WPTouch removes some elements of your existing theme and displays your content perfectly on any screen size. If you want to be able to include some graphics, personalize the theme with color and style changes and add other elements, you can pay for this plugin to do all that.

Here are other popular plugins you can try for you to have a responsive WordPress site:

  1. Page Builder - This is for your page's column layouts. Works on both responsive and non-responsive themes.
  2. Sinking Dropdowns WordPress - This plugin transforms the old and clunky menu into a responsive dropdown menu.
  3. Fluid Responsive Slideshow - For WordPress sites that have slideshows or image galleries, this plugin is perfect for you. With FRS, you don't have to be an expert to properly integrate slideshows to every post or page.

These are just some ways on how to do responsive Web design on WordPress. Using these ideas, you can now start implementing to have your WordPress Web site display perfectly on just about any screen.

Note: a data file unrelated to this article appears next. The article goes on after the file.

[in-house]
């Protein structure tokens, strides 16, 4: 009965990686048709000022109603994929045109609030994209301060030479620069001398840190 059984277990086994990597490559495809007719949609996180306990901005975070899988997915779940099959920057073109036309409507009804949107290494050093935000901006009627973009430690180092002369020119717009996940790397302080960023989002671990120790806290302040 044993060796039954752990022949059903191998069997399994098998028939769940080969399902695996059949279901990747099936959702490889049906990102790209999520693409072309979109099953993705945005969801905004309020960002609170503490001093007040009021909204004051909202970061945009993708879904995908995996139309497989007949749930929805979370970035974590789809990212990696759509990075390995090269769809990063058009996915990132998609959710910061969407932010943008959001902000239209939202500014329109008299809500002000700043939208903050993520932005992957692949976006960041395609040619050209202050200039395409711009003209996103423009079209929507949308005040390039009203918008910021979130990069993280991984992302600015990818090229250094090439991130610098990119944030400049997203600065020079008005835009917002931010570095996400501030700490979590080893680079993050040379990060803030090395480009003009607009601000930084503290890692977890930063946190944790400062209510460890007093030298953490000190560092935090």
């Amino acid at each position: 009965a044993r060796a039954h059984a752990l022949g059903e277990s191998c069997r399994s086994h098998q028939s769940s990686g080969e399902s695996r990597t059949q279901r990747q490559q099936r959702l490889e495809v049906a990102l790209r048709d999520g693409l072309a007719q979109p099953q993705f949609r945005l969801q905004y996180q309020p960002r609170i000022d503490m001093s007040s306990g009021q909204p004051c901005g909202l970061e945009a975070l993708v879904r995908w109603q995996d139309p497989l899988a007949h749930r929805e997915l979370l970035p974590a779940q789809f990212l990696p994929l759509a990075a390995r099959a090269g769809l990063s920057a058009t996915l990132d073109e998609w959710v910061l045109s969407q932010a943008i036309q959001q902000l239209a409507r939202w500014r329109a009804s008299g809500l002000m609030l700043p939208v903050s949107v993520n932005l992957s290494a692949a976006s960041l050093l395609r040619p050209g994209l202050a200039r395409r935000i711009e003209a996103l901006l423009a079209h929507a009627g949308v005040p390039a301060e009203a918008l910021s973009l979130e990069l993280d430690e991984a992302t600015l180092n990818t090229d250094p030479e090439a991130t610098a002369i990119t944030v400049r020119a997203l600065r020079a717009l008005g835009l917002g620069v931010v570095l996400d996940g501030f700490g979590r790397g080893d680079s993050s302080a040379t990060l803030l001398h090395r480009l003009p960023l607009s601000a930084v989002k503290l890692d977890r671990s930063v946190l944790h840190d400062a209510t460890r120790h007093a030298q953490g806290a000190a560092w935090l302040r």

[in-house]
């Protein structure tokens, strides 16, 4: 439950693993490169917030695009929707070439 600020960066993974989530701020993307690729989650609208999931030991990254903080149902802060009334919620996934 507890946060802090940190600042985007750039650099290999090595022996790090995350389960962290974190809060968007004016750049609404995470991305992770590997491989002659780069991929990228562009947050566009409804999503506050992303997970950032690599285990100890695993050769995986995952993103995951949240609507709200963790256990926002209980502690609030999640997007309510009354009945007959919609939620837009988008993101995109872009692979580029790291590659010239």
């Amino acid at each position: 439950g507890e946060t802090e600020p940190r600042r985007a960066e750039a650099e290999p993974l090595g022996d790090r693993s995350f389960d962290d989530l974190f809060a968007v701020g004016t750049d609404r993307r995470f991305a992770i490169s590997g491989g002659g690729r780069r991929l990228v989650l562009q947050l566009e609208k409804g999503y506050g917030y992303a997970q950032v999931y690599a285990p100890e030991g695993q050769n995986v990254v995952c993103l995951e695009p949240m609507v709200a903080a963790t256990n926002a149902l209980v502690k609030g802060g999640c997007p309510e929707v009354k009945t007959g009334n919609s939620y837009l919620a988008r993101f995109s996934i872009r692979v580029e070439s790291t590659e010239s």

ABOUT THE AUTHOR

Michael Gabriel Michael Gabriel L. Sumastre is the owner of TheFinestWriter.com. He is a freelance technology writer, technical writer and tech blogger for hire since 2005. He has written more than a thousand articles related to tech and gadgets, cloud computing, IT management, SEO, SEM and software solutions. He ghostwrites books / e-books and has a Bachelor of Science degree in computer science. He knows how to code. Michael is also an expert in webmastering and loves to ride his sportsbike. He maintains his portfolio and personal blog at TheFinestWriter.com